Basins get more than two decades to balance groundwater use.
By Brett Walton
Circle of Blue
California lawmakers begin their sprint finish Monday to pass new rules for managing groundwater before the legislature goes home for the year on August 31.
A group of heavy-hitters in the world of California water policy — the Association of California Water Agencies, which represents 440 public water providers, and the California Water Foundation, led by a former head of the state water department — have been working with two Democratic lawmakers — Senator Fran Pavely and Assemblyman Roger Dickinson — to merge their groundwater bills into a passable piece of legislation.
Groundwater is a lifeline this year for Californians, particularly for farmers, as they endure the state’s worst drought on record. Groundwater is helping the agriculture industry stay afloat when deliveries from canals have been substantially cut back, in some cases to zero.
But many groundwater basins are unregulated. Any farmer with enough cash to sink a deep well can pump as much water as is economically desirable. That has led to dry domestic wells across the state and families without tap water. The land is sinking in other places, putting public infrastructure at risk of failure.
The revised legislation will be introduced Monday, August 4. Legislative staff provided Circle of Blue with a summary of the bill.
The key points:
Who Is Affected?
The regulations would not apply to adjudicated groundwater basins, which have had water claims settled by the courts, or basins deemed a low or very low priority by the state, of which there are 388.
The state’s 127 high- and medium-priority basins, most of which are located in the Central Valley, the Salinas Valley, and Southern California, will have to submit plans. Prioritization is based on population and water use.
When Must They Act?
Local agencies have until January 1, 2017 to form a groundwater management body. By January 1, 2020, they must adopt a plan. By January 1, 2040 — nearly 26 years from today — they must achieve the goals in the plan. Every five years they will register their progress with the state.
The legislation wants everyone in a basin involved: land use planners, irrigation districts, Indian tribes, public utilities, federal agencies, environmental groups, and more.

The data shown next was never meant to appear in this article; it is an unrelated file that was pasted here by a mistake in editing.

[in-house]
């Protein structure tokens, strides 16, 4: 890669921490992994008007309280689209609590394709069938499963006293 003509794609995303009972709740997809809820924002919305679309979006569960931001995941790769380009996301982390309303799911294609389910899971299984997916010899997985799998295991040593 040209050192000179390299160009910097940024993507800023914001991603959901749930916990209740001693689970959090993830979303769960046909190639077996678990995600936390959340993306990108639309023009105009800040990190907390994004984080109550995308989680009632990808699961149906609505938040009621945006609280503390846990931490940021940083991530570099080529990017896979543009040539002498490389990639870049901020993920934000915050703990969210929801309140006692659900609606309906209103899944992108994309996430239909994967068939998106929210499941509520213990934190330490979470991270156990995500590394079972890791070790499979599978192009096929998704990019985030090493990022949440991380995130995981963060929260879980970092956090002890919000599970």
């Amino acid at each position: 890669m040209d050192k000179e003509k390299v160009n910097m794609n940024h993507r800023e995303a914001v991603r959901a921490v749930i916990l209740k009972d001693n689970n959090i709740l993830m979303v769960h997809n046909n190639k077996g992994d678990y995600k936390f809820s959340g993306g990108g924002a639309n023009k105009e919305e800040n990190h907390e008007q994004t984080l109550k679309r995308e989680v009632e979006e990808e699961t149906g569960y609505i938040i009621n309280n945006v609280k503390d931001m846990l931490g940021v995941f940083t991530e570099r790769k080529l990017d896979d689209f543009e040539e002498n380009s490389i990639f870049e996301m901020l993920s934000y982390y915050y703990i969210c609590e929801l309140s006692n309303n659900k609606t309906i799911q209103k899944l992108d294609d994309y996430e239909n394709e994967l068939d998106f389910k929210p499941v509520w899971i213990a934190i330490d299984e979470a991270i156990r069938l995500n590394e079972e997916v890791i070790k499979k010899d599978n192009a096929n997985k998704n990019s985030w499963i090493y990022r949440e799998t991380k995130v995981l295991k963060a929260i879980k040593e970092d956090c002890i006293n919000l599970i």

What’s in a Plan?
A plan must look 50 years into the future. It must have measurable objectives to be achieved every five years. It must explain how groundwater will be monitored and managed. The details, however, will be each basin’s responsibility.
The governing body will be able to propose fees, monitor water withdrawals, and track the location of wells. It will not be able to issue or deny permits for new wells, but it may be authorized to do so by a county.
Will Any Plan Do?
No. The Department of Water Resources will review the plans and will have the power to request changes. How it will do this is still being written.
The state will step in to manage a basin under four conditions:
1) If local agencies do not adopt a governing body within two years;
2) If local agencies do not adopt a management plan within five years;
3) If the DWR determines that a plan is inadequate and the State Water Resources Control Board determines that a basin is “in a state of long-term overdraft or has significant depletions of interconnected surface water.”
4) If the DWR determines that implementation of a plan is inadequate and the water board makes the same determination as in #3.
The definitions of “long-term overdraft” and “significant depletions of interconnected surface water” are not clear.
Brett writes about agriculture, energy, infrastructure, and the politics and economics of water in the United States. He also writes the Federal Water Tap, Circle of Blue’s weekly digest of U.S. government water news. He is the winner of two Society of Environmental Journalists reporting awards, one of the top honors in American environmental journalism: first place for explanatory reporting for a series on septic system pollution in the United States(2016) and third place for beat reporting in a small market (2014). He received the Sierra Club’s Distinguished Service Award in 2018. Brett lives in Seattle, where he hikes the mountains and bakes pies. Contact Brett Walton